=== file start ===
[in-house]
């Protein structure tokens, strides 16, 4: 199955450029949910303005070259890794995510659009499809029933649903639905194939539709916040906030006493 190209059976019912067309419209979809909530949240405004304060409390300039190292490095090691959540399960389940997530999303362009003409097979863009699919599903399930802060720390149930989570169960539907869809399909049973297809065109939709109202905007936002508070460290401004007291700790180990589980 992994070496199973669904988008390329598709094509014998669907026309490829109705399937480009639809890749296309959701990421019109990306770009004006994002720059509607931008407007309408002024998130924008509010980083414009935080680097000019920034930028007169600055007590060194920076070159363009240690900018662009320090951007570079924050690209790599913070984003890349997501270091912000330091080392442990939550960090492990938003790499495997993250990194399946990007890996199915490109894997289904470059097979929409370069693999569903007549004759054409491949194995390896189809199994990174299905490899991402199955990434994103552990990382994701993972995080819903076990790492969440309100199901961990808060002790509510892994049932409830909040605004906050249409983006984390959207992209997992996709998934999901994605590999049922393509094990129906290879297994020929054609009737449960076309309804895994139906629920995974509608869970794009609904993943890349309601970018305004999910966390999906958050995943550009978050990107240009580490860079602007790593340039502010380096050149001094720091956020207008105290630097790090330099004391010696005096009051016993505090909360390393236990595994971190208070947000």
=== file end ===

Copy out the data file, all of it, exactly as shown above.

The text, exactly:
[in-house]
């Protein structure tokens, strides 16, 4: 199955450029949910303005070259890794995510659009499809029933649903639905194939539709916040906030006493 190209059976019912067309419209979809909530949240405004304060409390300039190292490095090691959540399960389940997530999303362009003409097979863009699919599903399930802060720390149930989570169960539907869809399909049973297809065109939709109202905007936002508070460290401004007291700790180990589980 992994070496199973669904988008390329598709094509014998669907026309490829109705399937480009639809890749296309959701990421019109990306770009004006994002720059509607931008407007309408002024998130924008509010980083414009935080680097000019920034930028007169600055007590060194920076070159363009240690900018662009320090951007570079924050690209790599913070984003890349997501270091912000330091080392442990939550960090492990938003790499495997993250990194399946990007890996199915490109894997289904470059097979929409370069693999569903007549004759054409491949194995390896189809199994990174299905490899991402199955990434994103552990990382994701993972995080819903076990790492969440309100199901961990808060002790509510892994049932409830909040605004906050249409983006984390959207992209997992996709998934999901994605590999049922393509094990129906290879297994020929054609009737449960076309309804895994139906629920995974509608869970794009609904993943890349309601970018305004999910966390999906958050995943550009978050990107240009580490860079602007790593340039502010380096050149001094720091956020207008105290630097790090330099004391010696005096009051016993505090909360390393236990595994971190208070947000």